Issue

On War and Peace

Twenty years after the Rwandan genocide, thousands of maimed amputees remind us of the war that took 500,000 lives in 100 days. War leaves marks that cannot be erased—not only in Rwanda, but on every continent.

Reporting from On War and Peace examines the roots of conflict, whether it be religious hatred, sectarian rivalry, a security vacuum, the struggle for natural resources, or the desperation that results from poverty.

Pulitzer Center journalists also cover war’s aftermath: the transitional governments that result in chaos, diplomacy that goes awry, peace talks that never end, and the people who suffer the consequences, young and old. We see the children who go hungry, lose their homes, leave school, become combatants, or join the jihad.

Often the end to conflict leaves turmoil in its wake while the road to peace seems circuitous: In South Sudan, rebel-commanders-turned politicians plunge the country into civil war. In the U.S., troops return home from one war only to be re-deployed to another. But everywhere, in every conflict, there are also voices crying out for peace, determined to heal the divide.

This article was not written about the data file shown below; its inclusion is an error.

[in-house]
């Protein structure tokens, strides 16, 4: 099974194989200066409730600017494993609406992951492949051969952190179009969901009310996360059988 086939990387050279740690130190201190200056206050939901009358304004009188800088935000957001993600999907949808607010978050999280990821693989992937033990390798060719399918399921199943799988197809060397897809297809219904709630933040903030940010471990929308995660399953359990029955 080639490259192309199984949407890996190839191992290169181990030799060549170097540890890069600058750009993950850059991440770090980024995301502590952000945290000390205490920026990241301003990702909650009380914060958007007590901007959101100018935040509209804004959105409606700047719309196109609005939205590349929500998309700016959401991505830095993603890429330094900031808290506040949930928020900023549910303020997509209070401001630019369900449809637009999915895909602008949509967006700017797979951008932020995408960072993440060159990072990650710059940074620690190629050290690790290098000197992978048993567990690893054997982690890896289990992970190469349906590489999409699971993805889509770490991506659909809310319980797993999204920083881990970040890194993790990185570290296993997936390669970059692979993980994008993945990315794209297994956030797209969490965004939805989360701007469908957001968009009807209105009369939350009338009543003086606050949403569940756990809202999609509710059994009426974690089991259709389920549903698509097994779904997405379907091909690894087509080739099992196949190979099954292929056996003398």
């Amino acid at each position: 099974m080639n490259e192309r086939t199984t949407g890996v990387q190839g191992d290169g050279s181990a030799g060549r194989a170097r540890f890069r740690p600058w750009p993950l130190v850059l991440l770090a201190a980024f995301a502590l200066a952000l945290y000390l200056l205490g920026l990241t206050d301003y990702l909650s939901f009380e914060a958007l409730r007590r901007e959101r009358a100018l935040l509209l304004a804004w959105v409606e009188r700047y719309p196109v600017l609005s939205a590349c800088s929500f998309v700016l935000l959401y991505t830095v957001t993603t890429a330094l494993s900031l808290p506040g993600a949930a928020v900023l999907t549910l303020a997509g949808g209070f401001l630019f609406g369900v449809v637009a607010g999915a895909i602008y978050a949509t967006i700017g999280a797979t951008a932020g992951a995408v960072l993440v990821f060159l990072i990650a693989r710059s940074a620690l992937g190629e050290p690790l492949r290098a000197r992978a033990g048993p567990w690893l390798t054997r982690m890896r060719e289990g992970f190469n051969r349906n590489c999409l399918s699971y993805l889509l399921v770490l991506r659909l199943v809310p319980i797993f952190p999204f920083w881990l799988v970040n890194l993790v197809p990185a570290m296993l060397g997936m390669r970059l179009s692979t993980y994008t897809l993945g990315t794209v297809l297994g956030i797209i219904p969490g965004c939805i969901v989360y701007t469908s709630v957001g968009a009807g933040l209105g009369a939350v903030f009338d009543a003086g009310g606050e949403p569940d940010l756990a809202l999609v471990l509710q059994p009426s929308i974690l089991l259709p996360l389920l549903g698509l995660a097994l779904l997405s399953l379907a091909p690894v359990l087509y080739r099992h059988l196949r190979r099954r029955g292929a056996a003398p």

On War and Peace

This Week: A New Libya

Does anyone miss Qaddafi? Not really. But as Nicolas Pelham reports, the Libyan Revolution of 2011 has not delivered on the reforms that so many had anticipated. And the worst may be yet to come.

This Week: Africa's War on Terror

Earlier this year, Yochi Dreazen traveled to northern Mali, where government troops and French special forces were battling a growing network of jihadists for control of a vast desert territory.

This Week: Syria's Catastrophe

The civil war in Syria is now manufacturing refugees on an industrial scale. Overall, nearly one third of the country’s population have been forced to abandon their homes.

This Week: Congress Considers

If Congress authorizes a punitive military strike against the regime of Bashar al-Assad, it will have consequences far beyond Syria’s borders.

This Week: Through The Wire

Hezbollah have entered the war in Syria on the side of the regime—yet in neighboring Lebanon, they offer aid to those who flee from their aggression.

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